Startle Evoked Movement

Startle Evoked Movement (SEM or startReact) is the involuntary initiation of a planned action in response to a startling stimuli. While the classic startle reflex involves involuntary protective movements, SEMs can be a variety of arm, hand and leg actions including wrist flexion, and rising onto tiptoes.[1] SEMs are performed faster than voluntary movements, but retain the same muscle activation characteristics.[1]

SEM has been used to study how the brain, spinal cord and brainstem can interact to produce movement,[2][3] and provides a potential avenue of exploration for rehabilitation strategies for those with neurological impairments.[4][5]


Reticulospinal tract connection

Muscles lacking reticulospinal tract inputs are not susceptible to SEM. The ability to elicit SEM has been used as evidence for reticulospinal tract connections to the muscles governing grasp of the human hand.[3]

Neurological impairment

People who have suffered cortical damage such as a stroke are capable of performing SEM.[4][6] In one experiment, SEM caused stroke survivors to perform arm movements as fast as unimpaired people, despite being slower when performing the same action voluntarily.[4] Furthermore, people with pure hereditary spastic paraplegia, a condition effecting the corticospinal tract, are susceptible to SEM as well.[5]

Involuntary initiation

SEM is typified by a reduction in the time to perform an action. Voluntary arm extension, for example, occurs roughly 170 milliseconds after a "Go" signal, while SEMs for arm extension occur between 65-77 milliseconds.[1] Due to this faster reaction time, and considering conduction velocity, cortical involvement for these movements is unlikely.

Movement preparation

In order for SEM to occur, a subject must be waiting to perform an action when a startling stimuli is encountered.[2] Typically, this is achieved by first presenting the subject with a "Ready" signal, indicating that the subject should prepare to conduct a specified action; then playing a startling acoustic stimuli (SAS) before the "Go" signal the subject is anticipating.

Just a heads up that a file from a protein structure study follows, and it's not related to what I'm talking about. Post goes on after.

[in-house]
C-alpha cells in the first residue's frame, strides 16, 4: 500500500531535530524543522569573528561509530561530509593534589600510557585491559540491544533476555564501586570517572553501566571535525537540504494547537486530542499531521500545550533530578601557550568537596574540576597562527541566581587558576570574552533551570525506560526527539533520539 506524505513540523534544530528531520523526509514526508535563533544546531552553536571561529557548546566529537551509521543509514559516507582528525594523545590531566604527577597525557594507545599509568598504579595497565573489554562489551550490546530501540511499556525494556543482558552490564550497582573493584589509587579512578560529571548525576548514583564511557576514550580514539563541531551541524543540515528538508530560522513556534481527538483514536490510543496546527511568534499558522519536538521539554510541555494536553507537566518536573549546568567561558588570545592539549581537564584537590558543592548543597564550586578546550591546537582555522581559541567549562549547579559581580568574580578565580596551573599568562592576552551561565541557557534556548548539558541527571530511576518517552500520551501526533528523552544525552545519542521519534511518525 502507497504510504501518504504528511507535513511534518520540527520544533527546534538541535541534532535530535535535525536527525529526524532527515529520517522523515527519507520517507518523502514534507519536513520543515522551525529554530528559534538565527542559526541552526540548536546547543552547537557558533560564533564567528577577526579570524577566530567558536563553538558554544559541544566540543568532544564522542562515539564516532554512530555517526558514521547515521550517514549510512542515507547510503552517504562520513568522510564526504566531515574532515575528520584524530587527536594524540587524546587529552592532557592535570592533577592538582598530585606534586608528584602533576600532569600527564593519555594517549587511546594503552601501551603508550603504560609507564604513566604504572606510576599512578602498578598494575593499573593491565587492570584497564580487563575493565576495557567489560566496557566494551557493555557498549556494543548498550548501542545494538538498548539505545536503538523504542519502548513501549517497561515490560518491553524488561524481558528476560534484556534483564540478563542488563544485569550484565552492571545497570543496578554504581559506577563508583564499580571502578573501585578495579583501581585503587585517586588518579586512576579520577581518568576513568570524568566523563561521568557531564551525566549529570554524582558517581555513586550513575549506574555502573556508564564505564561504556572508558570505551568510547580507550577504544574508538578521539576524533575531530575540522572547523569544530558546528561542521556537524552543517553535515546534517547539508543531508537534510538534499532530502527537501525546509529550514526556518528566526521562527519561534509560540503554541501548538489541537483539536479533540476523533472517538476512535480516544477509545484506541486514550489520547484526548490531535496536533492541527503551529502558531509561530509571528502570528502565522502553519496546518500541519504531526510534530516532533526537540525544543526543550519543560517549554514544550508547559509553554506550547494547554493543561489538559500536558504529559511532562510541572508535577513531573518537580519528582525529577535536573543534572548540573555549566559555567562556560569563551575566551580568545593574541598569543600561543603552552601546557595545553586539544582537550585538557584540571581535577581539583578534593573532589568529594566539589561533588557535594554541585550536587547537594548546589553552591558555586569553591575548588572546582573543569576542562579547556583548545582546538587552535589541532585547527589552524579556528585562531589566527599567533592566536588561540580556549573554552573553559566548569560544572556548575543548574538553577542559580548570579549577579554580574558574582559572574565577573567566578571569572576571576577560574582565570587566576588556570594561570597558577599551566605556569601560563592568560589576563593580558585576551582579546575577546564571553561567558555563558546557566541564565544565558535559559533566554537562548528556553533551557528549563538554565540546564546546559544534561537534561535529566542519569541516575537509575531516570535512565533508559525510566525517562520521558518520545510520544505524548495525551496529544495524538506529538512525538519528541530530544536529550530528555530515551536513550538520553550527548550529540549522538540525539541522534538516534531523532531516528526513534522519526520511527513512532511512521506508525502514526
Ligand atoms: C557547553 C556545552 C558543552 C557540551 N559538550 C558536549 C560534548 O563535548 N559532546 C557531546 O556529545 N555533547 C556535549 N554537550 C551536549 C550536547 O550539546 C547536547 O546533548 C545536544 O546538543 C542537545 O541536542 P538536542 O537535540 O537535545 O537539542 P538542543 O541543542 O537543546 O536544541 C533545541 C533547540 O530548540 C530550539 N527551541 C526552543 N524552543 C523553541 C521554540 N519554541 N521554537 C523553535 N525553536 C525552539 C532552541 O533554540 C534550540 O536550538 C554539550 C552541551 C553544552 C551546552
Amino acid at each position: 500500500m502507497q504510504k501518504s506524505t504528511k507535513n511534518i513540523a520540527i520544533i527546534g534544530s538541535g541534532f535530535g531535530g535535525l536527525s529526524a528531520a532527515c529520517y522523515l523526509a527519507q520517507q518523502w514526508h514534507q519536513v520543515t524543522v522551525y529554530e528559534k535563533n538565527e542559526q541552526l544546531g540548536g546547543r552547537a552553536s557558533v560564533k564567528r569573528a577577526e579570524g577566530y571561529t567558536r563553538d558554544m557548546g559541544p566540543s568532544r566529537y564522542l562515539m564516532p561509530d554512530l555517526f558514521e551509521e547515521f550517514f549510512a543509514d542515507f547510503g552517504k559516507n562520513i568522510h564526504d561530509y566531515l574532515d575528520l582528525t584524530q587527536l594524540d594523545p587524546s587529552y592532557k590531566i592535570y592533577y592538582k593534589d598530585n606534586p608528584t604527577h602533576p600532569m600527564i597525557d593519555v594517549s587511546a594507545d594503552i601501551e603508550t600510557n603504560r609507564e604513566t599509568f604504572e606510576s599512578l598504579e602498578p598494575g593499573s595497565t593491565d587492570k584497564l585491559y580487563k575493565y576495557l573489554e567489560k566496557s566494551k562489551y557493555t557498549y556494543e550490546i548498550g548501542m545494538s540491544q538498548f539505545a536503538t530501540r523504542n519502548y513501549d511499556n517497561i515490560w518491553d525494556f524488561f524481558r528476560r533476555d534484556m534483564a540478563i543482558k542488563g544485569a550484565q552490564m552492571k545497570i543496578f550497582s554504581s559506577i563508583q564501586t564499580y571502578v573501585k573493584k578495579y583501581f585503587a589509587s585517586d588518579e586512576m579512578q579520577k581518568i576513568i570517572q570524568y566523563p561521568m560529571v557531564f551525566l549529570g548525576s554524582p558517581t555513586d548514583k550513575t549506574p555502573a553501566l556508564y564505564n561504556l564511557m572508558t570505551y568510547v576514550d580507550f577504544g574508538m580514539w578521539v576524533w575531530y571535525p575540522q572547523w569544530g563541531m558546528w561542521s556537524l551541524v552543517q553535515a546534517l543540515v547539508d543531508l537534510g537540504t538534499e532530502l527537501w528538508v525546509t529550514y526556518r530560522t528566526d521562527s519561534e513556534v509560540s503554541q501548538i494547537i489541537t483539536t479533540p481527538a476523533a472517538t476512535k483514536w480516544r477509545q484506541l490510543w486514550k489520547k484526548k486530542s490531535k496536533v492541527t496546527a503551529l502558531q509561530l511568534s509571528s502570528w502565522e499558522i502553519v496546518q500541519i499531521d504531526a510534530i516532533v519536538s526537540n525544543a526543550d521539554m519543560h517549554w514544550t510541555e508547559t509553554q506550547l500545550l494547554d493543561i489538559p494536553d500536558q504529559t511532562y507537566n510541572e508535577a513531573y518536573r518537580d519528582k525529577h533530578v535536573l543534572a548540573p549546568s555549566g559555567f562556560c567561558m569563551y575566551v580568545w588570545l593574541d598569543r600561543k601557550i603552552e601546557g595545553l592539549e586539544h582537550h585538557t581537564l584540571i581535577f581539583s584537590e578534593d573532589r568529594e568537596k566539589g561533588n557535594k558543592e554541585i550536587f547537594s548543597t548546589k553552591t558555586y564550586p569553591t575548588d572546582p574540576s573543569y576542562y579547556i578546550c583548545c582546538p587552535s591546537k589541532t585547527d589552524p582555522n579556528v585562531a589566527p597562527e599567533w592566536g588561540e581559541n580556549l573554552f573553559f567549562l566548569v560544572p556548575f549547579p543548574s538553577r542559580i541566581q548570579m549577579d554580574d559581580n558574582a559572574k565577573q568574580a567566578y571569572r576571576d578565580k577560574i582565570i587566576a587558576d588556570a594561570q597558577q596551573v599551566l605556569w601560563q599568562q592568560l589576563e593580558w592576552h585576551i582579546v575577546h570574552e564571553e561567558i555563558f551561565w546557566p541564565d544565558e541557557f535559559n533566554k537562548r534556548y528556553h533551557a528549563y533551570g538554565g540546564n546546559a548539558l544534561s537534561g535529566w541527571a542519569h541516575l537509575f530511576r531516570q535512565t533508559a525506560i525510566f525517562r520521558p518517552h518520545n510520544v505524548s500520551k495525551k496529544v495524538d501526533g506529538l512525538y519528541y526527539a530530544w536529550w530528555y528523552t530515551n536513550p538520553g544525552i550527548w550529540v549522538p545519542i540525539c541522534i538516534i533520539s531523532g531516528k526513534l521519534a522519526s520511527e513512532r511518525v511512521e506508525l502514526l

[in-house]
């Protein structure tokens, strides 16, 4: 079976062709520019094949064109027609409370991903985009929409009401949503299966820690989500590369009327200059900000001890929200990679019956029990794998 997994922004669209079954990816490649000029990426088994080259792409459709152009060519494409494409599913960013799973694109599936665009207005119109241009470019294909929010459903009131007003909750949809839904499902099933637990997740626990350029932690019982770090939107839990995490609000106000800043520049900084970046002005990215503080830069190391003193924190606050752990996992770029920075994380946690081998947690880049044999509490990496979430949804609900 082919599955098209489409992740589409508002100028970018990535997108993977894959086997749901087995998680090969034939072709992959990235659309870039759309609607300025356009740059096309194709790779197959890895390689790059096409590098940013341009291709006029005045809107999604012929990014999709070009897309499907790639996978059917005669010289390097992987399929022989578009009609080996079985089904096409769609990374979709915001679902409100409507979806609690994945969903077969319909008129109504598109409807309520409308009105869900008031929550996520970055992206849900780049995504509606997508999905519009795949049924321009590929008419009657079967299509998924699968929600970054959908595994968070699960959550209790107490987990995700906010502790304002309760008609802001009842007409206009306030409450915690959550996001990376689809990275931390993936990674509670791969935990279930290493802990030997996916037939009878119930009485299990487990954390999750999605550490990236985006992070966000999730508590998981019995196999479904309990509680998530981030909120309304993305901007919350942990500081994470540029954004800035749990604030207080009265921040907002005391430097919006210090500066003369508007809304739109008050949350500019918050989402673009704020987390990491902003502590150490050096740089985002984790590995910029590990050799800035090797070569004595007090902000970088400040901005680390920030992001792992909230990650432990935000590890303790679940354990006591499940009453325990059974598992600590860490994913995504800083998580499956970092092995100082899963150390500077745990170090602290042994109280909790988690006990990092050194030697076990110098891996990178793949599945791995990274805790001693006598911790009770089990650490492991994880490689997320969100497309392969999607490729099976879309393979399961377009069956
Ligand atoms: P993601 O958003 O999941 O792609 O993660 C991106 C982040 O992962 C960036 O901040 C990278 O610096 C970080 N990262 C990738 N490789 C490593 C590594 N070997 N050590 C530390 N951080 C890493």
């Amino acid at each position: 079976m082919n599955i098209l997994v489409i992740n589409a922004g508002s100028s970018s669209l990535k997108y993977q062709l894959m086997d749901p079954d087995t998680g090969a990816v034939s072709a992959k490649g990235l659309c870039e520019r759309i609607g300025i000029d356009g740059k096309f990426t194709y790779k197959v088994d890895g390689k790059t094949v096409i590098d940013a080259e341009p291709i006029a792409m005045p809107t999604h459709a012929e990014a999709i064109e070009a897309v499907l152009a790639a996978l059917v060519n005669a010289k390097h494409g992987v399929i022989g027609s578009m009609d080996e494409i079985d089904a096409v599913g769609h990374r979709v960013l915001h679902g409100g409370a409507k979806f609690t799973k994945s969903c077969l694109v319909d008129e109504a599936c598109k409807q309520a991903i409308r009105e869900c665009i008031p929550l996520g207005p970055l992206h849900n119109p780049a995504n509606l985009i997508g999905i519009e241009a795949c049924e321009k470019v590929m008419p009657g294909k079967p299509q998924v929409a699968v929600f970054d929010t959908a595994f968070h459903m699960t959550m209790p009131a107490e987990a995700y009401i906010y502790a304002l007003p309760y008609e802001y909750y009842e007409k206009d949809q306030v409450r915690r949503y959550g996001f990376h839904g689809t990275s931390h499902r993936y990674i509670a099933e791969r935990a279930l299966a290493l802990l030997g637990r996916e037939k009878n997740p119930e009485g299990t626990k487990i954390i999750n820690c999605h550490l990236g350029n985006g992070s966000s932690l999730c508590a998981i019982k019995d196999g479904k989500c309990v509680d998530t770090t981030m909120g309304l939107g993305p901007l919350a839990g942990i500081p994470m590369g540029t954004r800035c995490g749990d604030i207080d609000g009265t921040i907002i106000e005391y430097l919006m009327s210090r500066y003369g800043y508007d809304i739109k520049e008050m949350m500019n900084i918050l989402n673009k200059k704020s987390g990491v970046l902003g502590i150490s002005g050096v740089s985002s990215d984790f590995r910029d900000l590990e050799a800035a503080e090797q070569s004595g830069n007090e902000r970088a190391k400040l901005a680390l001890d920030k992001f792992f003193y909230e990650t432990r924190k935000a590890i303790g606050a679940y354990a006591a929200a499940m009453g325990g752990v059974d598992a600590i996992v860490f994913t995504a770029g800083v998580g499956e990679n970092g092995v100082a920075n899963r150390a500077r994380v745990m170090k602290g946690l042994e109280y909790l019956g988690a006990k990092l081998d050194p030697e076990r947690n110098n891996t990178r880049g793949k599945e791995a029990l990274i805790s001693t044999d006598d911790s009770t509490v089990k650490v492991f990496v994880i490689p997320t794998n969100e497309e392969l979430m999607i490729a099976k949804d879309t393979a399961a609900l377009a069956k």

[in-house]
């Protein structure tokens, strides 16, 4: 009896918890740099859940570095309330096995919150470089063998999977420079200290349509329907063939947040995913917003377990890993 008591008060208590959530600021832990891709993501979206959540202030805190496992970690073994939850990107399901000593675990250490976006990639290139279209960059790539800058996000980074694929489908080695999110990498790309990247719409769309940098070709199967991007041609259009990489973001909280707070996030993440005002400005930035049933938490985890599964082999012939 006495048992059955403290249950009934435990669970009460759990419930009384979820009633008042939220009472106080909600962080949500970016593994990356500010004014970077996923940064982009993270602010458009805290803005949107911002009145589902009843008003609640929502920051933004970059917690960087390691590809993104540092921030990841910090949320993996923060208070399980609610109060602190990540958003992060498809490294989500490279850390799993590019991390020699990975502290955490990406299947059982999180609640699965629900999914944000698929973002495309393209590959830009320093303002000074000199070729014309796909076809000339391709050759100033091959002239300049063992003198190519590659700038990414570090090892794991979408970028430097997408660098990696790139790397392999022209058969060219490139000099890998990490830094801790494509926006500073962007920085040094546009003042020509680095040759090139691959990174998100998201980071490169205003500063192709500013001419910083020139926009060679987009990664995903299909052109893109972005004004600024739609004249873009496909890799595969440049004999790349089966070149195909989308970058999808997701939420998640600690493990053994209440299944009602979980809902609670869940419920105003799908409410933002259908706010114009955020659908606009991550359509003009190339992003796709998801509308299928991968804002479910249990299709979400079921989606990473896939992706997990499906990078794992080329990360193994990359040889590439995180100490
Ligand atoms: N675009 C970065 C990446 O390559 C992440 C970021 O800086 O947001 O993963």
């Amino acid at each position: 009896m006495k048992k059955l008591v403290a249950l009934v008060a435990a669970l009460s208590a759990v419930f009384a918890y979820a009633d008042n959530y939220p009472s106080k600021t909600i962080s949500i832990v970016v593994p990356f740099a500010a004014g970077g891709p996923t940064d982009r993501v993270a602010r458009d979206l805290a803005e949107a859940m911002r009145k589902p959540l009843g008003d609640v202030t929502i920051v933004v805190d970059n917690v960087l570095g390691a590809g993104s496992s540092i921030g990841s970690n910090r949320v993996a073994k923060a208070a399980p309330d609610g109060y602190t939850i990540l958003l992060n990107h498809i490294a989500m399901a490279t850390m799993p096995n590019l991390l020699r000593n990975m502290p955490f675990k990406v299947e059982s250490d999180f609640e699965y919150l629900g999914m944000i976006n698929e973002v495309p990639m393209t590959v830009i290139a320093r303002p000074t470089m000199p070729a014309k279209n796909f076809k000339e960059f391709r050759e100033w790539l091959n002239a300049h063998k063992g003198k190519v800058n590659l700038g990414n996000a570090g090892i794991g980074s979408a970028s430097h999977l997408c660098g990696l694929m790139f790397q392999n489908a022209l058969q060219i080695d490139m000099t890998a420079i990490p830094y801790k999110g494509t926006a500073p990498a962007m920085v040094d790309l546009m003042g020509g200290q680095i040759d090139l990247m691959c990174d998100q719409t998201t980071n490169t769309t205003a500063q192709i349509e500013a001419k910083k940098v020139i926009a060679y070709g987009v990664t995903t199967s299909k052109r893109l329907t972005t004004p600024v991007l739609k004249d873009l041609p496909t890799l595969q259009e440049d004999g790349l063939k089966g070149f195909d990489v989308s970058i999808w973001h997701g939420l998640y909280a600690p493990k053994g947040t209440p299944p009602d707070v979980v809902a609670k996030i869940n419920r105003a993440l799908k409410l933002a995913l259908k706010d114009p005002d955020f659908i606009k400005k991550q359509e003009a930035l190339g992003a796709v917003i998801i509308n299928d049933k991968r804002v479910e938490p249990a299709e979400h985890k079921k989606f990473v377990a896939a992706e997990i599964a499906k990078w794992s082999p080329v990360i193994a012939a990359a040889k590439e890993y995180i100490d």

1. Valls-Solé, Josep; Rothwell, John C; Goulart, Fatima; Cossu, Giovanni; Muñoz, Esteban (1999-05-01). "Patterned ballistic movements triggered by a startle in healthy humans". The Journal of Physiology. 516 (Pt 3): 931–938. doi:10.1111/j.1469-7793.1999.0931u.x. ISSN 0022-3751. PMC 2269293. PMID 10200438.
  2. Carlsen, Anthony N.; Chua, Romeo; Inglis, J. Timothy; Sanderson, David J.; Franks, Ian M. (2004-12-01). "Can prepared responses be stored subcortically?". Experimental Brain Research. 159 (3): 301–309. doi:10.1007/s00221-004-1924-z. ISSN 0014-4819. PMID 15480608.
  3. Honeycutt, Claire Fletcher; Kharouta, Michael; Perreault, Eric Jon (2013-10-01). "Evidence for reticulospinal contributions to coordinated finger movements in humans". Journal of Neurophysiology. 110 (7): 1476–1483. doi:10.1152/jn.00866.2012. ISSN 1522-1598. PMC 4042417. PMID 23825395.
  4. Honeycutt, Claire Fletcher; Perreault, Eric Jon (2012-08-30). "Planning of Ballistic Movement following Stroke: Insights from the Startle Reflex". PLoS ONE. 7 (8): e43097. Bibcode:2012PLoSO...743097H. doi:10.1371/journal.pone.0043097. ISSN 1932-6203. PMC 3431358. PMID 22952634.
  5. Nonnekes, Jorik; Oude Nijhuis, Lars B.; de Niet, Mark; de Bot, Susanne T.; Pasman, Jacobus W.; van de Warrenburg, Bart P. C.; Bloem, Bastiaan R.; Weerdesteyn, Vivian; Geurts, Alexander C. (2013-12-31). "StartReact Restores Reaction Time in HSP: Evidence for Subcortical Release of a Motor Program". Journal of Neuroscience. 34 (1): 275–281. doi:10.1523/jneurosci.2948-13.2014. PMC 6608175. PMID 24381288.
  6. Honeycutt, Claire Fletcher; Tresch, Ursina Andrea; Perreault, Eric Jon (2017-05-02). "Startling acoustic stimuli can evoke fast hand extension movements in stroke survivors". Clinical Neurophysiology. 126 (1): 160–164. doi:10.1016/j.clinph.2014.05.025. ISSN 1388-2457. PMC 4268121. PMID 25002367.
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